Ascorbate (the anion of ascorbic acid) is required for a range of essential metabolic reactions in all animals and plants. It is made internally by almost all organisms; the main exceptions are most bats, all guinea pigs, capybaras, and the Anthropoidea (i.e., Haplorrhini, one of the two major primate suborders, consisting of tarsiers, monkeys, and humans and other apes). Ascorbate is also not synthesized by some species of birds and fish. All species that do not synthesize ascorbate require it in the diet. Deficiency in this vitamin causes the disease scurvy in humans.
The name ‘vitamin C’ always refers to the L-enantiomer of ascorbic acid and its oxidized forms. The opposite D-enantiomercalled D-ascorbate has equal antioxidant power, but is not found in nature, and has no physiological significance. When D-ascorbate is synthesized and given to animals that require vitamin C in their diets, it has been found to have far less vitamin activity than the L-enantiomer. Therefore, unless written otherwise, “ascorbate” and “ascorbic acid” refer in the nutritional literature to L-ascorbate and L-ascorbic acid, respectively. This notation will be followed in this article. Similarly, their oxidized derivatives (dehydroascorbate, etc., see below) are all L-enantiomers, and also need not be written with full sterochemical notation here.
Ascorbic acid is a weak sugar acid structurally related to glucose. In biological systems, ascorbic acid can be found only at low pH, but in neutral solutions above pH 5 is predominantly found in the ionized form, ascorbate. All of these molecules have vitamin C activity, therefore, and are used synonymously with vitamin C, unless otherwise specified.
The biological role of ascorbate is to act as a reducing agent, donating electrons to various enzymatic and a few non-enzymatic reactions. The one- and two-electron oxidized forms of vitamin C, semidehydroascorbic acid and dehydroascorbic acid, respectively, can be reduced in the body by glutathione and NADPH-dependent enzymatic mechanisms. The presence of glutathione in cells and extracellular fluids helps maintain ascorbate in a reduced state.
The vast majority of animals and plants are able to synthesize vitamin C, through a sequence of enzyme-driven steps, which convert monosaccharides to vitamin C. In plants, this is accomplished through the conversion of mannose or galactose to ascorbic acid. In some animals, glucose needed to produce ascorbate in the liver (in mammals and perching birds) is extracted from glycogen; ascorbate synthesis is a glycogenolysis-dependent process. In reptiles and birds the biosynthesis is carried out in the kidneys.
Among the animals that have lost the ability to synthesize vitamin C are simians and tarsiers, which together make up one of two major primate suborders, Haplorrhini. This group includes humans. The other more primitive primates (Strepsirrhini) have the ability to make vitamin C. Synthesis does not occur in a number of species (perhaps all species) in the small rodent family Caviidae that includes guinea pigs and capybaras, but occurs in other rodents (rats and mice do not need vitamin C in their diet, for example).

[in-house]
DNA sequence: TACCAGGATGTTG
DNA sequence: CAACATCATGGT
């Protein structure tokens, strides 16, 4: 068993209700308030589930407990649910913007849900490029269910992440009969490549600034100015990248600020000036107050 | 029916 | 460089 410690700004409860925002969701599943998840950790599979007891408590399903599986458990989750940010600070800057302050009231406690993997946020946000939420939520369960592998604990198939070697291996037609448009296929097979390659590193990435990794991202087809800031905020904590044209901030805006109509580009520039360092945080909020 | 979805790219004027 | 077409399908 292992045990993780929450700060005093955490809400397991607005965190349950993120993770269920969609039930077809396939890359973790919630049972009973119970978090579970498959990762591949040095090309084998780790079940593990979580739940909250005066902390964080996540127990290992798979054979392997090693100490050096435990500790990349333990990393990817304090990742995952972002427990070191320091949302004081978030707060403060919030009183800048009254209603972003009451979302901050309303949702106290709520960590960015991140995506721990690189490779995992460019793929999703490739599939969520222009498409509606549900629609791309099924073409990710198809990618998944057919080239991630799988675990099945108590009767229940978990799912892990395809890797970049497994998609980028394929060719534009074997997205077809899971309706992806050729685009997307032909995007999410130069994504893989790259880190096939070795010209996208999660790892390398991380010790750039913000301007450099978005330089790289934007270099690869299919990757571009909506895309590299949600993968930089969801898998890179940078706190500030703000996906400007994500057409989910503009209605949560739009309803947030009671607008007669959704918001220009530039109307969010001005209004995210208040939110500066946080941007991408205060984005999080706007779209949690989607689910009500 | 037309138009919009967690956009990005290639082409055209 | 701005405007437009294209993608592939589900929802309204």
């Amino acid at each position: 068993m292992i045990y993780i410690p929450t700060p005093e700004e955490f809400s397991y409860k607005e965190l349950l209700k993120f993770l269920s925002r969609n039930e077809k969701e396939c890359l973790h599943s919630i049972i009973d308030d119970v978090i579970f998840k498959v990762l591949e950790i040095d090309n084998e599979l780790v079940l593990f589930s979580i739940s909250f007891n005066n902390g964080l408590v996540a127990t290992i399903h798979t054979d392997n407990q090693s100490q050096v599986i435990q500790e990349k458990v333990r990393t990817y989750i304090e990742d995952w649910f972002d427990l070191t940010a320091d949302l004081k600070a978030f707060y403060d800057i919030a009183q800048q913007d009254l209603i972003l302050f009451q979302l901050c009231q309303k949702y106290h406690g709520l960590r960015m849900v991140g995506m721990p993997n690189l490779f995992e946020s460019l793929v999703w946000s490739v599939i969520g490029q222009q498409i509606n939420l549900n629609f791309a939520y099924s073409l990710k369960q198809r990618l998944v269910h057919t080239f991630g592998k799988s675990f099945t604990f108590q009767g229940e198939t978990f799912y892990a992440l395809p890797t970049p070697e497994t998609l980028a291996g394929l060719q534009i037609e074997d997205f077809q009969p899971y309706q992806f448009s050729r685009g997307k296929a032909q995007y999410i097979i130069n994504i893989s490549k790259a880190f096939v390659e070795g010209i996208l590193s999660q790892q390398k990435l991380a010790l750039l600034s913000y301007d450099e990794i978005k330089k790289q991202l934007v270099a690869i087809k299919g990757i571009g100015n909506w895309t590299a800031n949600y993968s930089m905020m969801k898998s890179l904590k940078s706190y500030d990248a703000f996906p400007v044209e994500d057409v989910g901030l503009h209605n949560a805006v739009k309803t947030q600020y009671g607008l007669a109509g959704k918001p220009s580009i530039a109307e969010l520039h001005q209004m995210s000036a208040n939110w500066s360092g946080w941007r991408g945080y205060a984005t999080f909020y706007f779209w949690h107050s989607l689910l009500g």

A number of species of passerine birds also do not synthesize, but not all of them, and those that do not are not clearly related; there is a theory that the ability was lost separately a number of times in birds. In particular, the ability to synthesize vitamin C is presumed to have been lost and then later re-acquired in at least two cases.
All tested families of bats, including major insect and fruit-eating bat families, cannot synthesize vitamin C. A trace of gulonolactone oxidase (GULO) was detected in only 1 of 34 bat species tested, across the range of 6 families of bats tested. However, recent results show that there are at least two species of bats, frugivorous bat (Rousettus leschenaultii) and insectivorous bat (Hipposideros armiger), that retain their ability of vitamin C production. The ability to synthesize vitamin C has also been lost in teleost fish.
These animals all lack the L-gulonolactone oxidase (GULO) enzyme, which is required in the last step of vitamin C synthesis, because they have a differing non-synthesizing gene for the enzyme (Pseudogene ΨGULO). A similar non-functional gene is present in the genome of the guinea pigs and in primates, including humans. Some of these species (including humans) are able to make do with the lower levels available from their diets by recycling oxidised vitamin C.
Most simians consume the vitamin in amounts 10 to 20 times higher than that recommended by governments for humans. This discrepancy constitutes much of the basis of the controversy on current recommended dietary allowances. It is countered by arguments that humans are very good at conserving dietary vitamin C, and are able to maintain blood levels of vitamin C comparable with other simians, on a far smaller dietary intake.
Like plants and animals, some microorganisms such as the yeast Saccharomyces cerevisiae have been shown to be able to synthesize vitamin C from simple sugars.
US Navy pilot (retired)
*This article is not intended as a substitute for medical advice